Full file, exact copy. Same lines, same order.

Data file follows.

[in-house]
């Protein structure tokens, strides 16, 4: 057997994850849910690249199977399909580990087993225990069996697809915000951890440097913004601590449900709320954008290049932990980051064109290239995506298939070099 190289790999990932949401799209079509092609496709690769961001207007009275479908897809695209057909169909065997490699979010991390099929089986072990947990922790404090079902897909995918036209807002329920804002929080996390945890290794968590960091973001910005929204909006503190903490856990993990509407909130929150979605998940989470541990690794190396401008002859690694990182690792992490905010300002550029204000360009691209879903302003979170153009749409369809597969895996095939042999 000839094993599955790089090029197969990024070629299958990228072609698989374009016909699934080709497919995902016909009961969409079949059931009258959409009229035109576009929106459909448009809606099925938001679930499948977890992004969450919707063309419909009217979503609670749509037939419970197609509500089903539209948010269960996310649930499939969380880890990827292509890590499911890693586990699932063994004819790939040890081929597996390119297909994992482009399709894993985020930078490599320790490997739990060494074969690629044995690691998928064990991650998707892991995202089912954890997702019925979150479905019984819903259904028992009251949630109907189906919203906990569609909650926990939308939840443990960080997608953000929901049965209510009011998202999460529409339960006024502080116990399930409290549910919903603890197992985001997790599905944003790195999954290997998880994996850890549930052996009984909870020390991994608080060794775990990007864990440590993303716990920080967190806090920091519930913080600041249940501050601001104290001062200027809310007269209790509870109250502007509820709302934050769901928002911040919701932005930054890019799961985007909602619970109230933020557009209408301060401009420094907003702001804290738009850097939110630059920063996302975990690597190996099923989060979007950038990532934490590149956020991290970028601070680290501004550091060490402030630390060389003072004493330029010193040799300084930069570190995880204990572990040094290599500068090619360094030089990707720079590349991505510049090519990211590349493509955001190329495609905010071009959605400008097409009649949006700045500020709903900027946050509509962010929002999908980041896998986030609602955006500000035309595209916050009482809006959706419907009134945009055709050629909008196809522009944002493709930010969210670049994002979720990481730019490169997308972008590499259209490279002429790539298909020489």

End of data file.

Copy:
[in-house]
């Protein structure tokens, strides 16, 4: 057997994850849910690249199977399909580990087993225990069996697809915000951890440097913004601590449900709320954008290049932990980051064109290239995506298939070099 190289790999990932949401799209079509092609496709690769961001207007009275479908897809695209057909169909065997490699979010991390099929089986072990947990922790404090079902897909995918036209807002329920804002929080996390945890290794968590960091973001910005929204909006503190903490856990993990509407909130929150979605998940989470541990690794190396401008002859690694990182690792992490905010300002550029204000360009691209879903302003979170153009749409369809597969895996095939042999 000839094993599955790089090029197969990024070629299958990228072609698989374009016909699934080709497919995902016909009961969409079949059931009258959409009229035109576009929106459909448009809606099925938001679930499948977890992004969450919707063309419909009217979503609670749509037939419970197609509500089903539209948010269960996310649930499939969380880890990827292509890590499911890693586990699932063994004819790939040890081929597996390119297909994992482009399709894993985020930078490599320790490997739990060494074969690629044995690691998928064990991650998707892991995202089912954890997702019925979150479905019984819903259904028992009251949630109907189906919203906990569609909650926990939308939840443990960080997608953000929901049965209510009011998202999460529409339960006024502080116990399930409290549910919903603890197992985001997790599905944003790195999954290997998880994996850890549930052996009984909870020390991994608080060794775990990007864990440590993303716990920080967190806090920091519930913080600041249940501050601001104290001062200027809310007269209790509870109250502007509820709302934050769901928002911040919701932005930054890019799961985007909602619970109230933020557009209408301060401009420094907003702001804290738009850097939110630059920063996302975990690597190996099923989060979007950038990532934490590149956020991290970028601070680290501004550091060490402030630390060389003072004493330029010193040799300084930069570190995880204990572990040094290599500068090619360094030089990707720079590349991505510049090519990211590349493509955001190329495609905010071009959605400008097409009649949006700045500020709903900027946050509509962010929002999908980041896998986030609602955006500000035309595209916050009482809006959706419907009134945009055709050629909008196809522009944002493709930010969210670049994002979720990481730019490169997308972008590499259209490279002429790539298909020489």